Charity sector chief exec pay in 9% slump, says ACEVO
Third sector bosses have taken a pay cut during tough economic times – but pressure remains on large charities to publish wage deals of senior staff
Salaries of bosses in the UK charity sector have sunk by almost a tenth, according to findings unearthed by charity leaders’ network the Association of Chief Executives of Voluntary Organisations (ACEVO). Its Pay Survey 2014/15 reports that median chief executive pay fell by £5,000 to £55,000 in the year up to March 2014, compared to the previous 12 months. When considering inflation, the fall represents a real-terms decrease of 9%.
ACEVO chief executive Sir Stephen Bubb argued that the drop reflects the strained financial and political circumstances that many charities are facing. “This year’s pay survey shows the scale of the challenge for the third sector in its continuing drive to be more representative of the communities it serves,” he said. “The fact that pay has fallen shows how charities are taking a responsible position on pay in difficult economic times. But we must not be afraid of setting professional pay levels and arguing the case for salaries that recruit and retain the best people – as well as offering value for money.”
With a response pool comprised of 572 chief executives and 64 board chairs, the survey found that the highest average chief executive pay was based in London, at £68,000. Conversely, charity CEOs in Wales earn the lowest average figure at £37,849.
Bubb pointed out that including a greater number of smaller charities in this year’s study ,may have contributed to the fall. “Nevertheless,” he said, “the survey shows the impact of a difficult economic and political situation.”
A worrying lack of ethnic diversity among charity bosses also emerged from the survey, with 91.2% of CEO respondents and 100% of chairs describing themselves as white Caucasian. Gender pay gaps, however, have improved: compared to an 18.6% gap recorded in the 2013/14 survey, median female salaries are now 16.3% lower than those of their male counterparts. It is clear that, in both areas, much is still needed to be done to improve diversity among charity sector bosses.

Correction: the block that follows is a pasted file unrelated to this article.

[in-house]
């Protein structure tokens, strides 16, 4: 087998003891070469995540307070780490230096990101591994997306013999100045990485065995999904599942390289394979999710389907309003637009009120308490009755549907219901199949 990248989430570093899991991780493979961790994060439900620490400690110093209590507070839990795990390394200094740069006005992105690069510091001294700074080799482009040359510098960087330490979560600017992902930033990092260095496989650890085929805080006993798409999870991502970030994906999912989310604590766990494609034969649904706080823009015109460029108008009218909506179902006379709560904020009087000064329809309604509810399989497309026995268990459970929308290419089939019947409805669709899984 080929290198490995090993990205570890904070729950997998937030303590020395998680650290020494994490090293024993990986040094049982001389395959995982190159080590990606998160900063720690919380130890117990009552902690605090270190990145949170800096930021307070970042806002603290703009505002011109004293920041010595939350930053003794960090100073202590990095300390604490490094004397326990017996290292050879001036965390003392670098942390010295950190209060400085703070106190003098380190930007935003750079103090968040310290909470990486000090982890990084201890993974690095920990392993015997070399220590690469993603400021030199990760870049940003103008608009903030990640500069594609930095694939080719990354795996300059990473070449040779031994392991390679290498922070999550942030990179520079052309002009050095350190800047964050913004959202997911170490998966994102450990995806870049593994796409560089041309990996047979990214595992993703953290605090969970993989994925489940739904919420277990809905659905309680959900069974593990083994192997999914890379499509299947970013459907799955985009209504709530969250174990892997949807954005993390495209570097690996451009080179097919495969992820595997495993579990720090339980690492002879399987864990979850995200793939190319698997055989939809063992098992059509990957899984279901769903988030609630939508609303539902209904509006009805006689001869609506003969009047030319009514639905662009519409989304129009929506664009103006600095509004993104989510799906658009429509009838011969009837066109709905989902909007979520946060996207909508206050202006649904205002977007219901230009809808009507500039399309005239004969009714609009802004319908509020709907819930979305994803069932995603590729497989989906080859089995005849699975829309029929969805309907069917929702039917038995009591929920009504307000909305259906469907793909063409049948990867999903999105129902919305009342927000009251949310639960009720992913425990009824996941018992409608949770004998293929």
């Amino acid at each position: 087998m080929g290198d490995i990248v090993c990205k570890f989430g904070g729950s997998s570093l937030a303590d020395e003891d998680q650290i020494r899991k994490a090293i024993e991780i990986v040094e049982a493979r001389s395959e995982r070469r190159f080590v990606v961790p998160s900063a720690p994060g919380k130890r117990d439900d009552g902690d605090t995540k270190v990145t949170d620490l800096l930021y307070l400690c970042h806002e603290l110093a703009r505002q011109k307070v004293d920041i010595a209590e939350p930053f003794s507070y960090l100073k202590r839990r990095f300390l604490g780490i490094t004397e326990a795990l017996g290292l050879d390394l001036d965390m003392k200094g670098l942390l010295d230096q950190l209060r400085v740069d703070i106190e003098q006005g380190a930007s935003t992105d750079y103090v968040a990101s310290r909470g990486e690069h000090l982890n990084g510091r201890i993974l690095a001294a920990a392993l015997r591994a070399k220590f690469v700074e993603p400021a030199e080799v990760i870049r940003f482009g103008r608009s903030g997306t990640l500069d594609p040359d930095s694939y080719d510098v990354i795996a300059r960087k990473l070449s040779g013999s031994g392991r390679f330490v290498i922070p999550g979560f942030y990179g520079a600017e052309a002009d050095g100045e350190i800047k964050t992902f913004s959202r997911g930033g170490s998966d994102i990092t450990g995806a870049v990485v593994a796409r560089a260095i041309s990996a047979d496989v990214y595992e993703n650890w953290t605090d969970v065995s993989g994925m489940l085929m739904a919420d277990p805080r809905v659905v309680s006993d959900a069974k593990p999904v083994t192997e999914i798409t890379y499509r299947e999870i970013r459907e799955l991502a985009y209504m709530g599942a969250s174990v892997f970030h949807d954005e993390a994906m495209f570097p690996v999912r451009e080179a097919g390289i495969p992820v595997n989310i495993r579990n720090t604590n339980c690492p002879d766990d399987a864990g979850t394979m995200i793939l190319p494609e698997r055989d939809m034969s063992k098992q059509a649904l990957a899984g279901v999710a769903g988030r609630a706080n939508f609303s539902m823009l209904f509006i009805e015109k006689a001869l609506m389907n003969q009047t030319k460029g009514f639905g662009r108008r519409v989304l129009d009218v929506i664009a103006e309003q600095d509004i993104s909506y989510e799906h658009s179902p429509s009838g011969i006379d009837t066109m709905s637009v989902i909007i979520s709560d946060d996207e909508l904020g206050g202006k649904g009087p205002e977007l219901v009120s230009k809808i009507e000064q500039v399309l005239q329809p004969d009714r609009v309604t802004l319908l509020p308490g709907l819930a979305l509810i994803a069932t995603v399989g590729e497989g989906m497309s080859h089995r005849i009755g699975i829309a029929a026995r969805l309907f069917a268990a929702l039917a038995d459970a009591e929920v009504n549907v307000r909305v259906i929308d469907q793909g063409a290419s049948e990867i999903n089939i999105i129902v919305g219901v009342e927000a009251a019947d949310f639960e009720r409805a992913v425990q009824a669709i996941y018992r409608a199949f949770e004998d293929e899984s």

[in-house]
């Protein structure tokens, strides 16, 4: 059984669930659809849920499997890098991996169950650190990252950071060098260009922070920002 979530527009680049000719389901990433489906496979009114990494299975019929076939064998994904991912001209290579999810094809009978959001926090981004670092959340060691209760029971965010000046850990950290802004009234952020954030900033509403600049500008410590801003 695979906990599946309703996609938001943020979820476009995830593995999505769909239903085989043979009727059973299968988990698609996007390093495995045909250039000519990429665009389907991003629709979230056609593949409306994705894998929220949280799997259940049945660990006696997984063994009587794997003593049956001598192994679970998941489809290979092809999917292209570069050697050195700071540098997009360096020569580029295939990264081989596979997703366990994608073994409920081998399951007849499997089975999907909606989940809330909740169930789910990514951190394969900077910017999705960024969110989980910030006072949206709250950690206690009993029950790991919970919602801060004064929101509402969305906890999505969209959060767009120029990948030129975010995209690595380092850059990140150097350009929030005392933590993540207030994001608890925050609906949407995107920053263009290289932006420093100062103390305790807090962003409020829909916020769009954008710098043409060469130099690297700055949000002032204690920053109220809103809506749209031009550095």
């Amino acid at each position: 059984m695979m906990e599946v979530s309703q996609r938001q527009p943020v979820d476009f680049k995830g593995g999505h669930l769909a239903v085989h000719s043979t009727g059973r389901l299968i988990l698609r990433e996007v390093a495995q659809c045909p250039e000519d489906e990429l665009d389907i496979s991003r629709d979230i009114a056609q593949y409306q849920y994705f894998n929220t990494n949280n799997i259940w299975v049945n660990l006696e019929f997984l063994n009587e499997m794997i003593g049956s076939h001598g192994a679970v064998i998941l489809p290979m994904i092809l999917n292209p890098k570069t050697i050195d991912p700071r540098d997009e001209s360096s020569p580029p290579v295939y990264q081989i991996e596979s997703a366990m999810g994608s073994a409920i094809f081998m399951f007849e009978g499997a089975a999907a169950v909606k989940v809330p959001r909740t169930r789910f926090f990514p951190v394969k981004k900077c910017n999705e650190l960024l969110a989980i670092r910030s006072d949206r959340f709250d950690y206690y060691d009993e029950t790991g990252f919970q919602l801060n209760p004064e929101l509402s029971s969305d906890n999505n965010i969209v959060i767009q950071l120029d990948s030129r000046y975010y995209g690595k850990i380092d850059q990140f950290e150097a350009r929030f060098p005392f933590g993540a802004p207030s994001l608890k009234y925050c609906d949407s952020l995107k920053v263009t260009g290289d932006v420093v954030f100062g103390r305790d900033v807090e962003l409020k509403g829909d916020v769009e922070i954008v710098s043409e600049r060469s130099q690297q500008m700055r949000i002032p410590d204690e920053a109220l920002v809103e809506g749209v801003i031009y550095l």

ACEVO North director of leadership Jenny Berry said: “Social leaders consistently tell us [the survey] is one of the most valuable resources we produce. It informs trustees, staff and beneficiaries about senior pay in the third sector. It informs the work Acevo’s doing to promote wider representation of its beneficiaries across the charity sector, through our Special Interest Groups on Women Leaders and Black and Minority Ethnic Leaders among other programmes."
In the past year, charities have come under increasing pressure to be more transparent about executive pay. At present, the charity-related Statements of Recommended Practice (SORPs) do not request larger charities to disclose the pay of their most senior managers – instead asking them to anonymously reveal the number of staff paid in £10,000 brackets, above £60,000.
The National Council for Voluntary Organisations (NCVO) has been particularly vocal on this theme. Last April, it published a report urging charities to produce remuneration data explaining their pay strategies within their annual statements – and said that the individual remuneration figures of highest-paid staff should be supported by details on their positions and names. Taking the lead, the body revealed it has a 3.8:1 ratio of the highest earner’s salary, with its CEO Sir Stuart Etherington on £128,069 a year, against the charity’s median salary of £33,641.
NCVO director of public policy Karl Wilding said: “If we would like to be better understood by the public, then we will have to start by being open and honest with them.”
CMI’s recent Management2020 report contained numerous ideas about how organisations can harness purpose, people and potential – including by championing diversity. Download the full report.